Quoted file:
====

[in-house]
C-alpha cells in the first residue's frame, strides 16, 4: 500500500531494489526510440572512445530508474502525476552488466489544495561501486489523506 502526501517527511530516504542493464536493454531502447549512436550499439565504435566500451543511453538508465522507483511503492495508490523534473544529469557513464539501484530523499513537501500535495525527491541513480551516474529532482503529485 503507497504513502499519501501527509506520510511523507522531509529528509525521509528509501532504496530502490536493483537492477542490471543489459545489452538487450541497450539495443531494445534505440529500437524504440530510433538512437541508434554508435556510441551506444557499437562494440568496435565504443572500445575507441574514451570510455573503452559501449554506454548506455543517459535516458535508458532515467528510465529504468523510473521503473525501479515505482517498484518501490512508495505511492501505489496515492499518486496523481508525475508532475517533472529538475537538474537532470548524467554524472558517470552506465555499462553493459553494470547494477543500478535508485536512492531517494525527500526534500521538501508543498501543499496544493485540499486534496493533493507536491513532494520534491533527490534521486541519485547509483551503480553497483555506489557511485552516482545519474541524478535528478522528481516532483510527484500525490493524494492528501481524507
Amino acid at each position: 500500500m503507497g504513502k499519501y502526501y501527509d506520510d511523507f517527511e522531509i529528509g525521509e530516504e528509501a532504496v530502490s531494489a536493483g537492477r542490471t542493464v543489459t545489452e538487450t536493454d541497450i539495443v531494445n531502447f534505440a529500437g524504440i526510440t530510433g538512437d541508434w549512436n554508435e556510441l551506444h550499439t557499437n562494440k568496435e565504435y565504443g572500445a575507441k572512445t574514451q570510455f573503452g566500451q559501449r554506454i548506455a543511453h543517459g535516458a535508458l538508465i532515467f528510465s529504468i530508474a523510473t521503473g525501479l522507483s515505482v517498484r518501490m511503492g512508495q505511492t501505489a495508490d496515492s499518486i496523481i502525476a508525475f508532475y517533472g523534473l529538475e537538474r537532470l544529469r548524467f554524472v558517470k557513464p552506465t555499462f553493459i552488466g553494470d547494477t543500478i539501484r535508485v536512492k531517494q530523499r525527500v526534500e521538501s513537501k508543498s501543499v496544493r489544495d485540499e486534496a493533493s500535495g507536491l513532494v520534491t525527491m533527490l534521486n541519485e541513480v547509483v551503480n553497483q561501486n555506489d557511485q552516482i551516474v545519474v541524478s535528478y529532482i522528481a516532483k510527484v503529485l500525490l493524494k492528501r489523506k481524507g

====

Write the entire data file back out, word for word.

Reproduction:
[in-house]
C-alpha cells in the first residue's frame, strides 16, 4: 500500500531494489526510440572512445530508474502525476552488466489544495561501486489523506 502526501517527511530516504542493464536493454531502447549512436550499439565504435566500451543511453538508465522507483511503492495508490523534473544529469557513464539501484530523499513537501500535495525527491541513480551516474529532482503529485 503507497504513502499519501501527509506520510511523507522531509529528509525521509528509501532504496530502490536493483537492477542490471543489459545489452538487450541497450539495443531494445534505440529500437524504440530510433538512437541508434554508435556510441551506444557499437562494440568496435565504443572500445575507441574514451570510455573503452559501449554506454548506455543517459535516458535508458532515467528510465529504468523510473521503473525501479515505482517498484518501490512508495505511492501505489496515492499518486496523481508525475508532475517533472529538475537538474537532470548524467554524472558517470552506465555499462553493459553494470547494477543500478535508485536512492531517494525527500526534500521538501508543498501543499496544493485540499486534496493533493507536491513532494520534491533527490534521486541519485547509483551503480553497483555506489557511485552516482545519474541524478535528478522528481516532483510527484500525490493524494492528501481524507
Amino acid at each position: 500500500m503507497g504513502k499519501y502526501y501527509d506520510d511523507f517527511e522531509i529528509g525521509e530516504e528509501a532504496v530502490s531494489a536493483g537492477r542490471t542493464v543489459t545489452e538487450t536493454d541497450i539495443v531494445n531502447f534505440a529500437g524504440i526510440t530510433g538512437d541508434w549512436n554508435e556510441l551506444h550499439t557499437n562494440k568496435e565504435y565504443g572500445a575507441k572512445t574514451q570510455f573503452g566500451q559501449r554506454i548506455a543511453h543517459g535516458a535508458l538508465i532515467f528510465s529504468i530508474a523510473t521503473g525501479l522507483s515505482v517498484r518501490m511503492g512508495q505511492t501505489a495508490d496515492s499518486i496523481i502525476a508525475f508532475y517533472g523534473l529538475e537538474r537532470l544529469r548524467f554524472v558517470k557513464p552506465t555499462f553493459i552488466g553494470d547494477t543500478i539501484r535508485v536512492k531517494q530523499r525527500v526534500e521538501s513537501k508543498s501543499v496544493r489544495d485540499e486534496a493533493s500535495g507536491l513532494v520534491t525527491m533527490l534521486n541519485e541513480v547509483v551503480n553497483q561501486n555506489d557511485q552516482i551516474v545519474v541524478s535528478y529532482i522528481a516532483k510527484v503529485l500525490l493524494k492528501r489523506k481524507g